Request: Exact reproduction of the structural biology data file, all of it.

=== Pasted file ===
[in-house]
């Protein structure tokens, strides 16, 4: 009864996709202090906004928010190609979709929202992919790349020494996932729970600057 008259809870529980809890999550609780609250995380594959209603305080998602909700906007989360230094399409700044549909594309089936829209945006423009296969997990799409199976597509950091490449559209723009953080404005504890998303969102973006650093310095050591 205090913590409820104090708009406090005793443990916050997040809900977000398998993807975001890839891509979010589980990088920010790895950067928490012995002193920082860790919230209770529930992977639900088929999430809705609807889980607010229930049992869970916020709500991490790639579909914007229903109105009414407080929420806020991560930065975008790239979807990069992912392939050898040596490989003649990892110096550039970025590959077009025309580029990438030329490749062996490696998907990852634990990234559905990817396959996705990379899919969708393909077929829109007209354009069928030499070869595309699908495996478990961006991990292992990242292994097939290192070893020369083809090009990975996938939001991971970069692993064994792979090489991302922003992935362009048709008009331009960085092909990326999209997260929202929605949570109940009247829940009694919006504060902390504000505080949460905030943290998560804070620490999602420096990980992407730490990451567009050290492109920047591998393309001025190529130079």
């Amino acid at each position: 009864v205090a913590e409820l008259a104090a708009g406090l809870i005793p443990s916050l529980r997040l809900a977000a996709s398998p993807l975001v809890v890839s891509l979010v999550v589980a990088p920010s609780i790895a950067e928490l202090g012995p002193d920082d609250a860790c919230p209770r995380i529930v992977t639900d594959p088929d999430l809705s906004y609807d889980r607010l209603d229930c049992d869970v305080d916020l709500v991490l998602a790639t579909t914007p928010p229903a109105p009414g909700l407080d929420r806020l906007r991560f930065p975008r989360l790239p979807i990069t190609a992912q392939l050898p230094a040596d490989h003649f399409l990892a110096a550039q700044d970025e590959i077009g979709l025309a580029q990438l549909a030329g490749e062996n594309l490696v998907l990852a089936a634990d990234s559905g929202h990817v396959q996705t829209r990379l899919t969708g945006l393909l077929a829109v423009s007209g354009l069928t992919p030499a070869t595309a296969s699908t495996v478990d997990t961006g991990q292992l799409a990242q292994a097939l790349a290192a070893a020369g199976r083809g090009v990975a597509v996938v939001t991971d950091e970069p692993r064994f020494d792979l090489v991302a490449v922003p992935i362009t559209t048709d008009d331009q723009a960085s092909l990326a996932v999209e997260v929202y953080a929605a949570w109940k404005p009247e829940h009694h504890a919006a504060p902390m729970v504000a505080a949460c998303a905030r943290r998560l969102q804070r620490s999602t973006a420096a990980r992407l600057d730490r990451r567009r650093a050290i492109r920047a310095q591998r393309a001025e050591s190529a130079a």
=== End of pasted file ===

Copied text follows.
[in-house]
């Protein structure tokens, strides 16, 4: 009864996709202090906004928010190609979709929202992919790349020494996932729970600057 008259809870529980809890999550609780609250995380594959209603305080998602909700906007989360230094399409700044549909594309089936829209945006423009296969997990799409199976597509950091490449559209723009953080404005504890998303969102973006650093310095050591 205090913590409820104090708009406090005793443990916050997040809900977000398998993807975001890839891509979010589980990088920010790895950067928490012995002193920082860790919230209770529930992977639900088929999430809705609807889980607010229930049992869970916020709500991490790639579909914007229903109105009414407080929420806020991560930065975008790239979807990069992912392939050898040596490989003649990892110096550039970025590959077009025309580029990438030329490749062996490696998907990852634990990234559905990817396959996705990379899919969708393909077929829109007209354009069928030499070869595309699908495996478990961006991990292992990242292994097939290192070893020369083809090009990975996938939001991971970069692993064994792979090489991302922003992935362009048709008009331009960085092909990326999209997260929202929605949570109940009247829940009694919006504060902390504000505080949460905030943290998560804070620490999602420096990980992407730490990451567009050290492109920047591998393309001025190529130079």
């Amino acid at each position: 009864v205090a913590e409820l008259a104090a708009g406090l809870i005793p443990s916050l529980r997040l809900a977000a996709s398998p993807l975001v809890v890839s891509l979010v999550v589980a990088p920010s609780i790895a950067e928490l202090g012995p002193d920082d609250a860790c919230p209770r995380i529930v992977t639900d594959p088929d999430l809705s906004y609807d889980r607010l209603d229930c049992d869970v305080d916020l709500v991490l998602a790639t579909t914007p928010p229903a109105p009414g909700l407080d929420r806020l906007r991560f930065p975008r989360l790239p979807i990069t190609a992912q392939l050898p230094a040596d490989h003649f399409l990892a110096a550039q700044d970025e590959i077009g979709l025309a580029q990438l549909a030329g490749e062996n594309l490696v998907l990852a089936a634990d990234s559905g929202h990817v396959q996705t829209r990379l899919t969708g945006l393909l077929a829109v423009s007209g354009l069928t992919p030499a070869t595309a296969s699908t495996v478990d997990t961006g991990q292992l799409a990242q292994a097939l790349a290192a070893a020369g199976r083809g090009v990975a597509v996938v939001t991971d950091e970069p692993r064994f020494d792979l090489v991302a490449v922003p992935i362009t559209t048709d008009d331009q723009a960085s092909l990326a996932v999209e997260v929202y953080a929605a949570w109940k404005p009247e829940h009694h504890a919006a504060p902390m729970v504000a505080a949460c998303a905030r943290r998560l969102q804070r620490s999602t973006a420096a990980r992407l600057d730490r990451r567009r650093a050290i492109r920047a310095q591998r393309a001025e050591s190529a130079a």